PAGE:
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September 28, 2020

CHOP joins dozens of health systems in declaring racism a public health crisis

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CHOP structural racism Thom Carroll/For PhillyVoice

CHOP says it will partner with others in the community to address the social injustice and systemic racism that contributes to health care disparities in the Philadelphia region.

The Children's Hospital of Philadelphia committed to taking concrete steps to address the structural racism that contributes to various public health disparities. 

CHOP joined 38 health systems in labeling racism an "undeniable" public health crisis and vowing to provide better programs and services to underserved communities, adopt more inclusive local hiring practices and increase spending at local minority-owned businesses.

The joint statement was issued Sunday by the members of Healthcare Anchor Network, a national collaboration of health care systems established in 2016 to improve community health. The signees also included the Einstein Health Network, Trinity Health and Christiana Cares.

The statement calls attention to various factors that contribute to health inequities: poverty, inadequate housing, underperforming schools, police brutality, mass incarceration, food deserts, violence, joblessness and underemployment, and poor access to health care. 

The institutions also said they stand with others raising their voices against the unjust deaths of George Floyd, Breonna Taylor and other Black people killed by police.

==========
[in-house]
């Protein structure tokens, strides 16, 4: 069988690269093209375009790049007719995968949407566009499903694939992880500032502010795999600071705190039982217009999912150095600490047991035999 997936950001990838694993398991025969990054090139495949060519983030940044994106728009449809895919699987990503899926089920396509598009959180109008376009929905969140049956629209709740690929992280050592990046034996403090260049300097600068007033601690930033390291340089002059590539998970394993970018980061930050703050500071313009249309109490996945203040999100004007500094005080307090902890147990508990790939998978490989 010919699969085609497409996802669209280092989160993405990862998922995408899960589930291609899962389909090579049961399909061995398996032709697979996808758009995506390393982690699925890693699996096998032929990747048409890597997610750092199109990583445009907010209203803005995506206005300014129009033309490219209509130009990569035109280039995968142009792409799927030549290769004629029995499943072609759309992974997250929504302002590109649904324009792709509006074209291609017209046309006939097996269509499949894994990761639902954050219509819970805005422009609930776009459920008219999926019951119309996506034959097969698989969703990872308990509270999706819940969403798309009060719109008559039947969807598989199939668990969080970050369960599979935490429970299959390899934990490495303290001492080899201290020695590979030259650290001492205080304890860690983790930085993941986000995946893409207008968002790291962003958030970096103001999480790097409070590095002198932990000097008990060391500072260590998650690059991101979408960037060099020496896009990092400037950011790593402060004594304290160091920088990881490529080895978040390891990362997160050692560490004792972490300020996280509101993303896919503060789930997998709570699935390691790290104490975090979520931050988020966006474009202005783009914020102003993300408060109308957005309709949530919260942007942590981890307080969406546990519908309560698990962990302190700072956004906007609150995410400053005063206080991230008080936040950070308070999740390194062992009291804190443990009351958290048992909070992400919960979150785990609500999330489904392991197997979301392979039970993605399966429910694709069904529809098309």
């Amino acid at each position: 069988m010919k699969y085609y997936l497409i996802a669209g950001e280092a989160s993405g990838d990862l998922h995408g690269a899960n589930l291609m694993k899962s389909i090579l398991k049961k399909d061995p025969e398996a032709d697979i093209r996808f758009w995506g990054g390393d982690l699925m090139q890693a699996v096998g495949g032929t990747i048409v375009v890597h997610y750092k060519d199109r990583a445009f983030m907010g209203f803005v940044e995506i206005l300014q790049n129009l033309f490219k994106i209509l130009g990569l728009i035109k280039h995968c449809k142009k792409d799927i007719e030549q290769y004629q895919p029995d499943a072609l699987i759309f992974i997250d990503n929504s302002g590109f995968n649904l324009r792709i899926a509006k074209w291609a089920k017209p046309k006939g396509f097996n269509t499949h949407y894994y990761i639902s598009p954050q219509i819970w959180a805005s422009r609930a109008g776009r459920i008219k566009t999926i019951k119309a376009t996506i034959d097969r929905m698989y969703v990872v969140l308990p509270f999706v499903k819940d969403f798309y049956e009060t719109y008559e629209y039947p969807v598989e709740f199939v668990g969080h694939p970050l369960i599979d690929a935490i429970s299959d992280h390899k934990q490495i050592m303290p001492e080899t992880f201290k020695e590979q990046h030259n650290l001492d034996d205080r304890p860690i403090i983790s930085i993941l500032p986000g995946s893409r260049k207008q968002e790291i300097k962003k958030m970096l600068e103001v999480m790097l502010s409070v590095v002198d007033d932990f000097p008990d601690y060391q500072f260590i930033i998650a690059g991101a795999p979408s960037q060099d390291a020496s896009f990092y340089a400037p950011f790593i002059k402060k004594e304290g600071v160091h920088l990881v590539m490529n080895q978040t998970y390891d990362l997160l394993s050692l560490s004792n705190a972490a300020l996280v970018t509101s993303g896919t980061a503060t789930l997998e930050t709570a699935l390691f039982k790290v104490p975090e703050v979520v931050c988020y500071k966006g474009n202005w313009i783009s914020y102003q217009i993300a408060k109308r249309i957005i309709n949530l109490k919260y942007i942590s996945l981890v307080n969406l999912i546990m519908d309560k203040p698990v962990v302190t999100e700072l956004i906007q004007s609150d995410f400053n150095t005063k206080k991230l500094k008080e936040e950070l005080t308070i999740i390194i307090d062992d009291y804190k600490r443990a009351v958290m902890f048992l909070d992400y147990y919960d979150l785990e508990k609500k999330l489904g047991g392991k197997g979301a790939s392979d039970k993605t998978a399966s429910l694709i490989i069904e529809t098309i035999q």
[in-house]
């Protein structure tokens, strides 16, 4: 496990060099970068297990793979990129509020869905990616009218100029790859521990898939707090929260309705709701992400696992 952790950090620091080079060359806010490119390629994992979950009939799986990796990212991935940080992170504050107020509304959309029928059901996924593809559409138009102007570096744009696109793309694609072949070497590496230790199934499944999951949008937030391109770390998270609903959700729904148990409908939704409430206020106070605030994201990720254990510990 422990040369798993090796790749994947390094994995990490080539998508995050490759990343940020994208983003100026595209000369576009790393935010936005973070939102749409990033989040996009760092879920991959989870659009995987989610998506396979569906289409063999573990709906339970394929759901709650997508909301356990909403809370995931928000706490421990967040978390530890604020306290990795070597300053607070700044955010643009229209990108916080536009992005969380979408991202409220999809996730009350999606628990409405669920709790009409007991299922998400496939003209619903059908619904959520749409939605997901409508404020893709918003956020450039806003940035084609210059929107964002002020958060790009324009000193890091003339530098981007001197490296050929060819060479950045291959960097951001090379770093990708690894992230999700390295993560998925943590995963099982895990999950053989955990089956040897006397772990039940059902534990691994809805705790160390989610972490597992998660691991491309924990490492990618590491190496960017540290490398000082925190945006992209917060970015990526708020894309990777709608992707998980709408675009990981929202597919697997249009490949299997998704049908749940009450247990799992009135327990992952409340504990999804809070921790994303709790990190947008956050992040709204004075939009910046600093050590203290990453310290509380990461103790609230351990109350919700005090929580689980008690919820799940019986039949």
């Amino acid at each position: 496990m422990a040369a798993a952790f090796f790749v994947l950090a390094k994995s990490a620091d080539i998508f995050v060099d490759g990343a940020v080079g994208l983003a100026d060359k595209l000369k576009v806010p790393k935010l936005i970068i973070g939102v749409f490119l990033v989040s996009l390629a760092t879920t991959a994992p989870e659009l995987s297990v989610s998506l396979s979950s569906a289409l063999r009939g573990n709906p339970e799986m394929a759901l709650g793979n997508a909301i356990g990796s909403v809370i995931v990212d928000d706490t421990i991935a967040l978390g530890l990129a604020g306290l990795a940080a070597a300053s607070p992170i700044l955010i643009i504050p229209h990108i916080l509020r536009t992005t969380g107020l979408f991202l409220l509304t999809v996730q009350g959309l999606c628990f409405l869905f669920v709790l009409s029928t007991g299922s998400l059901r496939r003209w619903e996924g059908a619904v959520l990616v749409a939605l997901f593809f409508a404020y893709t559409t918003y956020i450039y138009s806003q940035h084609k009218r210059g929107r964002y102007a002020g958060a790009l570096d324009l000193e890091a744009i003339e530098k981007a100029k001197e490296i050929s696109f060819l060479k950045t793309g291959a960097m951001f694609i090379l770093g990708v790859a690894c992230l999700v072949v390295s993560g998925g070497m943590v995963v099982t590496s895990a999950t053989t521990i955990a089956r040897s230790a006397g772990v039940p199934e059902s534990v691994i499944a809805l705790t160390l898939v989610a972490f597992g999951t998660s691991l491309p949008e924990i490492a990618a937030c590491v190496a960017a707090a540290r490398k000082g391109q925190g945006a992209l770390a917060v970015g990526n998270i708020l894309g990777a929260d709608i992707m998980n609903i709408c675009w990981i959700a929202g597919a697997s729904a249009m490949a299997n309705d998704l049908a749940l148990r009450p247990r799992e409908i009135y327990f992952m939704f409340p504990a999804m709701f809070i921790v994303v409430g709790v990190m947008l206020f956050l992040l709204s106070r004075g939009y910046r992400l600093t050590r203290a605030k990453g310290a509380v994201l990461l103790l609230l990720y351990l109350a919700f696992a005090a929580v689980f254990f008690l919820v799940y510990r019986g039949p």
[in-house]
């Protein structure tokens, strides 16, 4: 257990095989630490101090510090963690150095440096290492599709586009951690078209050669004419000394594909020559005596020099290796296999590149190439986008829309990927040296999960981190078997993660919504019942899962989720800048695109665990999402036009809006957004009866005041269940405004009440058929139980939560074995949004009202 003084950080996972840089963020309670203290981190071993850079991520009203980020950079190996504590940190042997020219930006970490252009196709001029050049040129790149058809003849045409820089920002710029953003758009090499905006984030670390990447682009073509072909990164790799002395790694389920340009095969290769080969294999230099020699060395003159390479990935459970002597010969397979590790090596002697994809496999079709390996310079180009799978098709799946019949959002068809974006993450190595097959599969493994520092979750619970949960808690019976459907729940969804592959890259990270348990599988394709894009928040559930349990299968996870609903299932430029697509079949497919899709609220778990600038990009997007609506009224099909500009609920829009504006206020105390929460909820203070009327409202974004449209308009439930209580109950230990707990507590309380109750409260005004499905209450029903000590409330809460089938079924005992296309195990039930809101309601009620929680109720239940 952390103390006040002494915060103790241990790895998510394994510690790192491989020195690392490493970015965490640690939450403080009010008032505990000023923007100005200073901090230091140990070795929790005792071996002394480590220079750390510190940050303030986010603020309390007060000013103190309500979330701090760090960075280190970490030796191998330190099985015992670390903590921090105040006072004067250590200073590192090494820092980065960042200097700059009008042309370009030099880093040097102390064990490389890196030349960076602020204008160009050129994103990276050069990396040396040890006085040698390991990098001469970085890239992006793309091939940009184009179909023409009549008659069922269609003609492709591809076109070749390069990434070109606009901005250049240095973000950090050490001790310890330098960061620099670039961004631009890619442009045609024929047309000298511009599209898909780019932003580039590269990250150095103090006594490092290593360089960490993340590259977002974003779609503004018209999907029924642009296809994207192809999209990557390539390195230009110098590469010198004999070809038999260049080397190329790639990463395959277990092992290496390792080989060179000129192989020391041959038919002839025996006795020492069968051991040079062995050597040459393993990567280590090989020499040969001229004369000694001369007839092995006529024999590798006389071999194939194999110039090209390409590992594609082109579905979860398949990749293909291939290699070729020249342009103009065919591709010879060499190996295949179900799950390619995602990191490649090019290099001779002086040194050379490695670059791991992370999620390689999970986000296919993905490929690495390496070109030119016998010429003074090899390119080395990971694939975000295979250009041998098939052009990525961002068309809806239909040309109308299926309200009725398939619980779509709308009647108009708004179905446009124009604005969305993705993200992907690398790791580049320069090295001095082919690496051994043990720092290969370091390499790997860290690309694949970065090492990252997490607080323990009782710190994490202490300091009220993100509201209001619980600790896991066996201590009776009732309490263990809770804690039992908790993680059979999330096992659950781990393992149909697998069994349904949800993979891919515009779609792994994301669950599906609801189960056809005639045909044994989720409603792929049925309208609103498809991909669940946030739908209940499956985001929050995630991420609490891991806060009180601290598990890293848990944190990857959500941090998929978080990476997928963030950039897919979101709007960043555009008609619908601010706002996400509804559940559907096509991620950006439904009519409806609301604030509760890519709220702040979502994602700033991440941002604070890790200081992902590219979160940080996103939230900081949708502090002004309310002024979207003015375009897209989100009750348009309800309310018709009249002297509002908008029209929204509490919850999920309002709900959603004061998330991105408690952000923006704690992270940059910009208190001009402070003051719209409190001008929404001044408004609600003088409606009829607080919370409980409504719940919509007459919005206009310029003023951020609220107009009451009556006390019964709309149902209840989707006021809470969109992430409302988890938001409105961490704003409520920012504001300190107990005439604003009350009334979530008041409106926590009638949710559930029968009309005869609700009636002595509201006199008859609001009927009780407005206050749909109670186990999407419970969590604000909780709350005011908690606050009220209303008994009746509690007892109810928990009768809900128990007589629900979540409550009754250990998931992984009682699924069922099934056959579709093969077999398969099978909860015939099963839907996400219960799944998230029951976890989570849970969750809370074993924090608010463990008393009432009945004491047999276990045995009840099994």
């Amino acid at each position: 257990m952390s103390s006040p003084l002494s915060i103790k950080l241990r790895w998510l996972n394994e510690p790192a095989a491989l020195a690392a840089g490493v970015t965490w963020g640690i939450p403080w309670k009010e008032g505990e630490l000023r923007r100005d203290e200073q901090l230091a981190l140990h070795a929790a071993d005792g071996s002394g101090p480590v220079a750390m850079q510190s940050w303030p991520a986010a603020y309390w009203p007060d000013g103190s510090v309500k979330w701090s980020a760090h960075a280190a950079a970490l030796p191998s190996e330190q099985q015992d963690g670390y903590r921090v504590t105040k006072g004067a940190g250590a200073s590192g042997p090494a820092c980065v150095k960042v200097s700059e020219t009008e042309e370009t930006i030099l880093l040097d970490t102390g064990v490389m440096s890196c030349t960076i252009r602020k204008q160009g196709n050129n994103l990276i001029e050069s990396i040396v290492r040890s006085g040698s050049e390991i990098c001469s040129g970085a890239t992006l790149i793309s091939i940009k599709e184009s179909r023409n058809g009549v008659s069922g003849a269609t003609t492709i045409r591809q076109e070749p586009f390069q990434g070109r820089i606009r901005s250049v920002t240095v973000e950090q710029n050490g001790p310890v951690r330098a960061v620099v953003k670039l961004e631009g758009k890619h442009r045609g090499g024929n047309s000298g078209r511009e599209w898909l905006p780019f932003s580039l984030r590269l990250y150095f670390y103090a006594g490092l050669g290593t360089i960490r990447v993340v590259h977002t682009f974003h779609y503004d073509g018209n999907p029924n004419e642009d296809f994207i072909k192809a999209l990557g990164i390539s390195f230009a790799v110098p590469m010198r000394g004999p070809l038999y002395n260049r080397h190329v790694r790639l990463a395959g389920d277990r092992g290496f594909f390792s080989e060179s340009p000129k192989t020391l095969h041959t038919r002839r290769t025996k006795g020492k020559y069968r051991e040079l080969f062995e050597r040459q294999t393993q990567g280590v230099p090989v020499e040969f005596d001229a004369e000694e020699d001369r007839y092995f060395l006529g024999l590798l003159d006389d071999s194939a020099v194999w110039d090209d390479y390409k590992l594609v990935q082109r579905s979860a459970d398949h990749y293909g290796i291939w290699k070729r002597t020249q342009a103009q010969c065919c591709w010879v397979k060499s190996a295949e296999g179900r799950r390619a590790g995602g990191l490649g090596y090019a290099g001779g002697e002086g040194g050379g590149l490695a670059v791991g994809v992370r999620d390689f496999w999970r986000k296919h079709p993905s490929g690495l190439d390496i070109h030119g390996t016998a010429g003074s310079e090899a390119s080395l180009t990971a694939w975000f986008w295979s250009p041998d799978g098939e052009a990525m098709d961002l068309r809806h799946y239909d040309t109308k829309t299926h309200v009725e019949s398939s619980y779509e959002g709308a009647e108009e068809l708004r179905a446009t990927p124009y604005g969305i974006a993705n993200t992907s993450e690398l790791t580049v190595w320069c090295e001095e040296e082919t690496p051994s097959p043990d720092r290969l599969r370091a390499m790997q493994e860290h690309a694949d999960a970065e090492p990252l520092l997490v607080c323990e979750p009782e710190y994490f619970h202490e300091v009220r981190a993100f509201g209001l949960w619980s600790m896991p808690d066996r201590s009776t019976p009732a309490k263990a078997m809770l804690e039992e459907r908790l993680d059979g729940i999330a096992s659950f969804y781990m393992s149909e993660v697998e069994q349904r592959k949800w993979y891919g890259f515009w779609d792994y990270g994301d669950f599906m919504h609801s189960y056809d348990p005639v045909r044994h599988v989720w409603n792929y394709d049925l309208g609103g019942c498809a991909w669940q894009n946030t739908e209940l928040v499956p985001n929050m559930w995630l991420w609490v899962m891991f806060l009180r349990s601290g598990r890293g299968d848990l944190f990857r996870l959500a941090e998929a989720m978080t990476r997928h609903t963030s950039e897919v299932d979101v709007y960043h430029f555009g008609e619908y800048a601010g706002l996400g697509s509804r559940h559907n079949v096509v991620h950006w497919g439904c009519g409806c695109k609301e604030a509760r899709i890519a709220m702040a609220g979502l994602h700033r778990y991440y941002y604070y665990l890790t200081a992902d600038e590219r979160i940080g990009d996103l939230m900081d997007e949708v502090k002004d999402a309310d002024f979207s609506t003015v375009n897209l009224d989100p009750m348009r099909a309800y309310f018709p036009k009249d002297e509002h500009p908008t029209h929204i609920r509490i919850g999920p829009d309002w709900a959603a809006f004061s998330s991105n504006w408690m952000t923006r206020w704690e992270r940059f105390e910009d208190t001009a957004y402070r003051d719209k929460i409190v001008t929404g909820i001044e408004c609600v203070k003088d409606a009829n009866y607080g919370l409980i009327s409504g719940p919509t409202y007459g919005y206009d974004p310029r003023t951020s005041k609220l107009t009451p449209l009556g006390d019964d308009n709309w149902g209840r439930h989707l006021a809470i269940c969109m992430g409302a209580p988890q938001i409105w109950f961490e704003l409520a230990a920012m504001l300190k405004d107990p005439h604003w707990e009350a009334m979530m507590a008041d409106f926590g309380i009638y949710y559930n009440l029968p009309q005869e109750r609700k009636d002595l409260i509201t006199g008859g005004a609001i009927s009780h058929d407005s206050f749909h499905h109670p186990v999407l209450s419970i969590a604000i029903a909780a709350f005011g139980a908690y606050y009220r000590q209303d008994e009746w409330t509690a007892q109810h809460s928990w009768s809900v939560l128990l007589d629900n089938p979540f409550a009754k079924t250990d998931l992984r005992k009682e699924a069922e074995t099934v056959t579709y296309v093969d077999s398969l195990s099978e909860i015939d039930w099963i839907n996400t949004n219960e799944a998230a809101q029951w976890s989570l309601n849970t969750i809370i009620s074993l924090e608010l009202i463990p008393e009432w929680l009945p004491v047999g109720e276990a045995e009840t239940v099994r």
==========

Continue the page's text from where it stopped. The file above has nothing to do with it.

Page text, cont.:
CHOP pledged to drive positive change by improving primary and specialty care, helping local patients overcome chronic diseases and seeking improvements to health care access, quality and outcomes. 

"No one individual or institution can do this alone, and we are committed to listening to our neighbors of color and implementing initiatives that will help to eradicate all forms of discrimination," said Gilbert Davis, CHOP vice president and chief diversity officer. "We will partner with others in the community to address the social injustice and systemic racism that contribute to disparity of care across our region."

Racial health disparities in the United States are sizable. 

Black residents have higher rates of diabetes, hypertension, heart disease and obesity than white people, according to report from the Center for American ProgressThey are more likely to be uninsured, die of cancer and develop asthma as a child.

Latino residents also have higher rates of diabetes, high blood pressure and infant morality. Asian residents have higher rates of tuberculosis, diabetes and some cancers. Native Americans have higher rates of HIV, diabetes, obesity and cigarette smoking. 

A recent Drexel University study found that lifetime discrimination increases the risk of high blood pressure among Black people. COVID-19 also is hitting people of color harder than white people.

In Philadelphia, the COVID-19 death rate continues to be higher among Black residents, who make up about 44% of the city's population. And some Black neighborhoods, like Allegheny West in North Philly, have some of the city's worst overall health outcomes, including a high incidence of stroke.

"Racism is a public health crisis. In Black and Indigenous communities and communities of color, we see higher rates of illness and death as a result of systemic racism," said David Zuckerman, director of Healthcare Anchor Network. "We need to harness our collective strength to invest in our communities and to more intentionally hire and buy from local BIPOC communities so that all people can be healthy and thrive."

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